The ILC gave the matter of an international court some preliminary consideration in 1949. Then the General Assembly set up a specialized committee, which prepared a draft statute. In 1954 the General Assembly decided to postpone further work on the concept of an international criminal court until a satisfactory definition of the crime of aggression had been agree to. That activity was to take two decades until, in 1974, the General Assembly adopted a resolution providing a definition of aggression. The effect, for the ILC, was to suspend work on the subject of an international criminal court.

The ILC did not resume its study of the international criminal court until 1990, following yet another resolution of the General Assembly. The ILC worked quickly, setting up a working group in 1992 and assigning James Crawford as its special rapporteur on the subject. A proposed draft statute was considered by the ILC at its 1993 session. It was circulated to governments for their comments. A revised version, taking into account this consultation, was adopted by the ILC in 1994 and promptly submitted to the General Assembly. The important work of the ILC provided the General Assembly with a framework for discussions, and much of the text proposed by the ILC survived in the final version of the Rome Statute of the International Criminal Court (ICC), which was adopted in July 1998.

Another major contribution by the ILC is its Code of Crimes Against the Peace and Security of Mankind. This idea was originally conceived in 1947 and was related to the mandate of formulating the Nuremberg Principles. The great interest in international criminal law generated by the post–World War II prosecutions evolved into an effort at codifying the international crimes. Lack of an accepted definition prior to the Nuremberg prosecutions had vexed those who had established the tribunal and provided arguments to the defendants, who claimed they were victims of ex post facto criminal legislation. This brought into sharp relief the importance of codifying this emerging area of law by an authoritative body, and the International Law Commission was the logical choice.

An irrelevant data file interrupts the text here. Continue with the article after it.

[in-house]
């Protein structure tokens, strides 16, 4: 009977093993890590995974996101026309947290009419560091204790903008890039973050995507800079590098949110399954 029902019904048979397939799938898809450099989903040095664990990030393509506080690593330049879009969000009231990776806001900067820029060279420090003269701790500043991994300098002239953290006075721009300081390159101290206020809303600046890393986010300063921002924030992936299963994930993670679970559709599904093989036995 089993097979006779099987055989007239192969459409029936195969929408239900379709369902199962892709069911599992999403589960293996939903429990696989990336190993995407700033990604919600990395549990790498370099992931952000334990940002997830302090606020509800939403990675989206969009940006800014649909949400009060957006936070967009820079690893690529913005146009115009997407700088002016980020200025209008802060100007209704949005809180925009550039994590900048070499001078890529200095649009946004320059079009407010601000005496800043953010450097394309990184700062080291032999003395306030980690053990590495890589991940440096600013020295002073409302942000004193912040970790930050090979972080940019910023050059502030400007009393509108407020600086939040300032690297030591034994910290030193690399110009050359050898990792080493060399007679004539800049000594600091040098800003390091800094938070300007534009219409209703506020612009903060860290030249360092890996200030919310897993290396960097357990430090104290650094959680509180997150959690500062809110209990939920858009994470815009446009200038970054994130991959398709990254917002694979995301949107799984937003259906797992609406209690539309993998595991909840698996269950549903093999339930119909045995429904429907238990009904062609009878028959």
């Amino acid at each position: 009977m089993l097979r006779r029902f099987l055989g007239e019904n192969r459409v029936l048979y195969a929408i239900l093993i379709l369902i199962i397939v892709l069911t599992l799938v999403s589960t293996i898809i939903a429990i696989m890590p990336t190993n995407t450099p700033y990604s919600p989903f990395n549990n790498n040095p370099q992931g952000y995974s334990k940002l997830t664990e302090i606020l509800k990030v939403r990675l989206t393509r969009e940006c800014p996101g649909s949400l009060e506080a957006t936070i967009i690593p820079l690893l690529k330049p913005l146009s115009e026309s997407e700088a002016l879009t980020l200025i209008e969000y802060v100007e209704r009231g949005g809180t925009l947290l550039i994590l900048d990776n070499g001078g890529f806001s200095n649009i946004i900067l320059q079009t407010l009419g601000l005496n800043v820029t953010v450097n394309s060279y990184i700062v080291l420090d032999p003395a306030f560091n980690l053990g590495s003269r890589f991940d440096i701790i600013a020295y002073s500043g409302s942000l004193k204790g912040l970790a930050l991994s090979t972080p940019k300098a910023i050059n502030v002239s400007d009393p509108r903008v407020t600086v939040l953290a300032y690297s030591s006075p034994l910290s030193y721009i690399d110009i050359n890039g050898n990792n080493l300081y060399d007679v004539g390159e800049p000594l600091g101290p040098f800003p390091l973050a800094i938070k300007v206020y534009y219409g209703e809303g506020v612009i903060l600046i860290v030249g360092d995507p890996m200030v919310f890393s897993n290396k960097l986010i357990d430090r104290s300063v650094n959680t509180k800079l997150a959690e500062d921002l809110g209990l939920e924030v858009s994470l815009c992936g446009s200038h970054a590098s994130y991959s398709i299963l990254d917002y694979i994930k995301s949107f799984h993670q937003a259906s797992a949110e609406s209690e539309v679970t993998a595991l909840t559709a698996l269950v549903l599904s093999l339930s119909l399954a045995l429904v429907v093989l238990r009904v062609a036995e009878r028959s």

The ILC completed its first draft of the Code of Crimes in 1951. It did not follow the Nuremberg definitions exactly. It agreed to confine the scope of the code to offences with a political element that endangered international peace and security. Accordingly, it did not address such issues as piracy, trafficking in persons and in dangerous drugs, slavery, counterfeiting, and damage to submarine cables, although in the past these had fallen within the ambit of international criminal prosecution. The 1951 draft was submitted to governments for comments and then revised in 1954, when it was submitted to the General Assembly. As it had done with the international criminal court project, the General Assembly decided to suspend work on the codes, pending elaboration of a definition of aggression.

Work only resumed on the code in the late 1970s. Over the next decade and a half, the ILC gave detailed consideration to the definitions of the crimes of genocide and crimes against humanity. It also examined issues of substantive criminal law related to the prosecution of these crimes, including the nature of complicity and other forms of criminal participation, and the admissibility of defences such as superior orders and various immunities. This detailed work resulted, in 1991, in a draft of the code, which was submitted to governments for their comments. A few years later, the ILC returned again to the code, adopting its definitive version in 1996.

When the International Criminal Tribunal for the Former Yugoslavia (ICTY) began its activities, it drew on the work of the ILC in international criminal law for guidance. A judgment of the International Criminal Tribunal for the Former Yugoslavia described the code in the following terms:

[A]n authoritative international instrument which, depending upon the specific question at issue, may (i) constitute evidence of customary law, or (ii) shed light on customary rules which are of uncertain contents or are in the process of formation, or, at the very least, (iii) be indicative of the legal views of eminently qualified publicists representing the major legal systems of the world.